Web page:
Thanks for the comments. I can see exactly what your saying. I've been racing for three years now, and beleive me, I know about the cost. Every weekend in the winter my parents and I pay for gas, hotel rooms, lift tickets (when traveling), racing fees, mountain food, etc. It really gets ridiculous when you think about it. PARA (Pennsylvania Alpine Racing Assosiation) charges me a $30 to join and race throughout the season, and then charges me an extra $25 to enter each race. Then my racing team charges me $300 to be on the team and train with them. There is really no way to get around all the fees.
post #38 of 75

As far as money goes just get a summer job and save- that way you'll have $ for the seaosn. That's what I'm doing anyway.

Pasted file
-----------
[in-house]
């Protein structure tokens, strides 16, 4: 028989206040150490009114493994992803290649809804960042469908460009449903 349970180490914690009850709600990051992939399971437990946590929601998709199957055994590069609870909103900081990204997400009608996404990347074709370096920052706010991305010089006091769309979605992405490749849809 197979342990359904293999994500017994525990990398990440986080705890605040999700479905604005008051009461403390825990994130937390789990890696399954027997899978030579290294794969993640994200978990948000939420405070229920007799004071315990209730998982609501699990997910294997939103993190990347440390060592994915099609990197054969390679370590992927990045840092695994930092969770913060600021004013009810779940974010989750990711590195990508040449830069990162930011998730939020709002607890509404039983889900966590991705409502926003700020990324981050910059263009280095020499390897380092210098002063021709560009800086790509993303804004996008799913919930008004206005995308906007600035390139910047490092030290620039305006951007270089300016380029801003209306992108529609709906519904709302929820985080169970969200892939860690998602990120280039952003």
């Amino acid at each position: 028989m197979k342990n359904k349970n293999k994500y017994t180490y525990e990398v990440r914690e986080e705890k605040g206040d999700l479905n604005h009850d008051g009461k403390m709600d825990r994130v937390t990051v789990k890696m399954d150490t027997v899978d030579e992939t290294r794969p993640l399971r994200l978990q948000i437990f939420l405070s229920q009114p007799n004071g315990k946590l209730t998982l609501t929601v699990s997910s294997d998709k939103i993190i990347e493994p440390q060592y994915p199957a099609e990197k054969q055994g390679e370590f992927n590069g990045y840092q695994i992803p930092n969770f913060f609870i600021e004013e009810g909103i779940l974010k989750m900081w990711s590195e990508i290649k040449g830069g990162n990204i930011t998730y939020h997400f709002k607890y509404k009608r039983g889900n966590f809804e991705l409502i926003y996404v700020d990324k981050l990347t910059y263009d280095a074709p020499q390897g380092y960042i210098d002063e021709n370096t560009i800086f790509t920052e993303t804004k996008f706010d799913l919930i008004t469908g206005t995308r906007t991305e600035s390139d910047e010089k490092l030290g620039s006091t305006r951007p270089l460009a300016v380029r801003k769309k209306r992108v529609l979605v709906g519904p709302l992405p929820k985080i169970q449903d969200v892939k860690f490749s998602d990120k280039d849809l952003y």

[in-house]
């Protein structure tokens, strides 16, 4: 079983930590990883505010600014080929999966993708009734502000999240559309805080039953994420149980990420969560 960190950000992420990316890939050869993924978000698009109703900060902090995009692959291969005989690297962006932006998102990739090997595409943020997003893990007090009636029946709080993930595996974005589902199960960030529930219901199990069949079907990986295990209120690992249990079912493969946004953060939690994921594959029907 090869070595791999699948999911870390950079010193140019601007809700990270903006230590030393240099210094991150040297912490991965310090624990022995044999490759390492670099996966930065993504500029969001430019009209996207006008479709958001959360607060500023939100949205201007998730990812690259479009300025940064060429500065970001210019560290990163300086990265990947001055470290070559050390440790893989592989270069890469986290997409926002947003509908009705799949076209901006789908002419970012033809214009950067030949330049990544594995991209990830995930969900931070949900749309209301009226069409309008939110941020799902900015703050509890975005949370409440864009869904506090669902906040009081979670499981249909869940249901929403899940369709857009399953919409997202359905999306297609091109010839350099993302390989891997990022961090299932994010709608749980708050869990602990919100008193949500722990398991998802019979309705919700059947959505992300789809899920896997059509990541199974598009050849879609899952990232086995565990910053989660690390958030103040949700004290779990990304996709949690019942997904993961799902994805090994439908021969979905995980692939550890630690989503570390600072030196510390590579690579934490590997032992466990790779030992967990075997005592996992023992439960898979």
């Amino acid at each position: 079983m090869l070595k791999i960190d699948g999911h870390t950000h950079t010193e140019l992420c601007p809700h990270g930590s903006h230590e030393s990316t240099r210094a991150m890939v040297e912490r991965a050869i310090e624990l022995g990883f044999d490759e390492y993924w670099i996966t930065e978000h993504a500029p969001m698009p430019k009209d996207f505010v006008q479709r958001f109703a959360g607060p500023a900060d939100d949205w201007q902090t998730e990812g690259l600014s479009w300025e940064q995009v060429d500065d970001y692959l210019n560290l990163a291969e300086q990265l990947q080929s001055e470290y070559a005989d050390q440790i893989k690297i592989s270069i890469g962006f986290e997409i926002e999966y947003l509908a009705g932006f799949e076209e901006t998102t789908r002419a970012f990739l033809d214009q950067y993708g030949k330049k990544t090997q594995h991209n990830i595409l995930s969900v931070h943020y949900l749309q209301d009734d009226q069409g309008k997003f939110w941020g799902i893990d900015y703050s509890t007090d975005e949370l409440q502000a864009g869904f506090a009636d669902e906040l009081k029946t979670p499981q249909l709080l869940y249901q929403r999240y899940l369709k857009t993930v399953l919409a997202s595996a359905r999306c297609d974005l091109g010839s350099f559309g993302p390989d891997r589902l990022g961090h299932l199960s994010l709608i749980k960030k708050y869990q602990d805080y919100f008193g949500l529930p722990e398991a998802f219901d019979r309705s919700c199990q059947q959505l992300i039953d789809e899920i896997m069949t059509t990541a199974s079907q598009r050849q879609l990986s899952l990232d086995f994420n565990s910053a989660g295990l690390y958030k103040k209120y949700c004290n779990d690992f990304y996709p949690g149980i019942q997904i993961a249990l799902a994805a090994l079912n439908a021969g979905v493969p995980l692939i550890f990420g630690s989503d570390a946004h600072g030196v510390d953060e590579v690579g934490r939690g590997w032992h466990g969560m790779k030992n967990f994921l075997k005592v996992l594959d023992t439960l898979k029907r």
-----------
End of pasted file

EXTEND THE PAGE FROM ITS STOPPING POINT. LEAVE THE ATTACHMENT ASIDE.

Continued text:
post #39 of 75

I paid for all my race expenses and ski gear by working my butt off in the summer and fall. Wasn't too bad, but my grades did dip a tad.
post #40 of 75
Thread Starter 
Thanks guys,
I was planning on working a lot in the summer as well.
post #41 of 75
Well, college will better explain the meaning of my signature... [img]tongue.gif[/img]
post #42 of 75
I wonder will college do anything for your grammar?
post #43 of 75

I have had all the education available and it didn't help me. Why do you think a bit of college will help him? Is the problem curable?

By the way, what did he mean anyway?
post #44 of 75
Therein lies the question.
What is the subject/object of his sentence?
Is it THE college, A college, or his signature's meaning?